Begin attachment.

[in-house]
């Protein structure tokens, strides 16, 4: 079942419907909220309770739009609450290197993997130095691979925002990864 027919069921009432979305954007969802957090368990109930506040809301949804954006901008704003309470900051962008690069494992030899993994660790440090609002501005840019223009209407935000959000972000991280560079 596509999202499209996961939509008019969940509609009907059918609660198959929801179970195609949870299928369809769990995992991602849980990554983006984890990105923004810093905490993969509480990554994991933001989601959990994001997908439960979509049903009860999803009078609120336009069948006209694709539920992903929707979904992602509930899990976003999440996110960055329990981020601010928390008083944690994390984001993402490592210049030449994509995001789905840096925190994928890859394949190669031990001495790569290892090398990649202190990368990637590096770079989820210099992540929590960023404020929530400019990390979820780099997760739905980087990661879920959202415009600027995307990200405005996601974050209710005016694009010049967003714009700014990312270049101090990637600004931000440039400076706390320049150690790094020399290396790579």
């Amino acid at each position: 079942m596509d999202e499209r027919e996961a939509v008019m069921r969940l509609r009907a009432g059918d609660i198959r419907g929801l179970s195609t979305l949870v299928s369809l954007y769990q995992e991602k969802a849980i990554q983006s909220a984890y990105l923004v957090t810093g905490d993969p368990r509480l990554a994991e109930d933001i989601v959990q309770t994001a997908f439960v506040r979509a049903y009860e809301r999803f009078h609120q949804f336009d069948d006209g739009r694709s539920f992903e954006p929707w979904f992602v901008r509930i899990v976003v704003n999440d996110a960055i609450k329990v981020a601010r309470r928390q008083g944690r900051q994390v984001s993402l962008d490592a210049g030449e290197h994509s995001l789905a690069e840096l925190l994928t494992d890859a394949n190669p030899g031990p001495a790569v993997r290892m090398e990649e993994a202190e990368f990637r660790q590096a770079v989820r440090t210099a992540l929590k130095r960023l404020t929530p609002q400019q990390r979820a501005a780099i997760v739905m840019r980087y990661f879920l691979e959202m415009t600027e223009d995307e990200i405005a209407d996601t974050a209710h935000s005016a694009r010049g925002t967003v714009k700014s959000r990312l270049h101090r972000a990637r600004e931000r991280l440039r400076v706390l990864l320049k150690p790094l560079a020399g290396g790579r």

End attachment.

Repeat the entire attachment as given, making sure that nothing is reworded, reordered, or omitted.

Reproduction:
[in-house]
């Protein structure tokens, strides 16, 4: 079942419907909220309770739009609450290197993997130095691979925002990864 027919069921009432979305954007969802957090368990109930506040809301949804954006901008704003309470900051962008690069494992030899993994660790440090609002501005840019223009209407935000959000972000991280560079 596509999202499209996961939509008019969940509609009907059918609660198959929801179970195609949870299928369809769990995992991602849980990554983006984890990105923004810093905490993969509480990554994991933001989601959990994001997908439960979509049903009860999803009078609120336009069948006209694709539920992903929707979904992602509930899990976003999440996110960055329990981020601010928390008083944690994390984001993402490592210049030449994509995001789905840096925190994928890859394949190669031990001495790569290892090398990649202190990368990637590096770079989820210099992540929590960023404020929530400019990390979820780099997760739905980087990661879920959202415009600027995307990200405005996601974050209710005016694009010049967003714009700014990312270049101090990637600004931000440039400076706390320049150690790094020399290396790579």
């Amino acid at each position: 079942m596509d999202e499209r027919e996961a939509v008019m069921r969940l509609r009907a009432g059918d609660i198959r419907g929801l179970s195609t979305l949870v299928s369809l954007y769990q995992e991602k969802a849980i990554q983006s909220a984890y990105l923004v957090t810093g905490d993969p368990r509480l990554a994991e109930d933001i989601v959990q309770t994001a997908f439960v506040r979509a049903y009860e809301r999803f009078h609120q949804f336009d069948d006209g739009r694709s539920f992903e954006p929707w979904f992602v901008r509930i899990v976003v704003n999440d996110a960055i609450k329990v981020a601010r309470r928390q008083g944690r900051q994390v984001s993402l962008d490592a210049g030449e290197h994509s995001l789905a690069e840096l925190l994928t494992d890859a394949n190669p030899g031990p001495a790569v993997r290892m090398e990649e993994a202190e990368f990637r660790q590096a770079v989820r440090t210099a992540l929590k130095r960023l404020t929530p609002q400019q990390r979820a501005a780099i997760v739905m840019r980087y990661f879920l691979e959202m415009t600027e223009d995307e990200i405005a209407d996601t974050a209710h935000s005016a694009r010049g925002t967003v714009k700014s959000r990312l270049h101090r972000a990637r600004e931000r991280l440039r400076v706390l990864l320049k150690p790094l560079a020399g290396g790579r």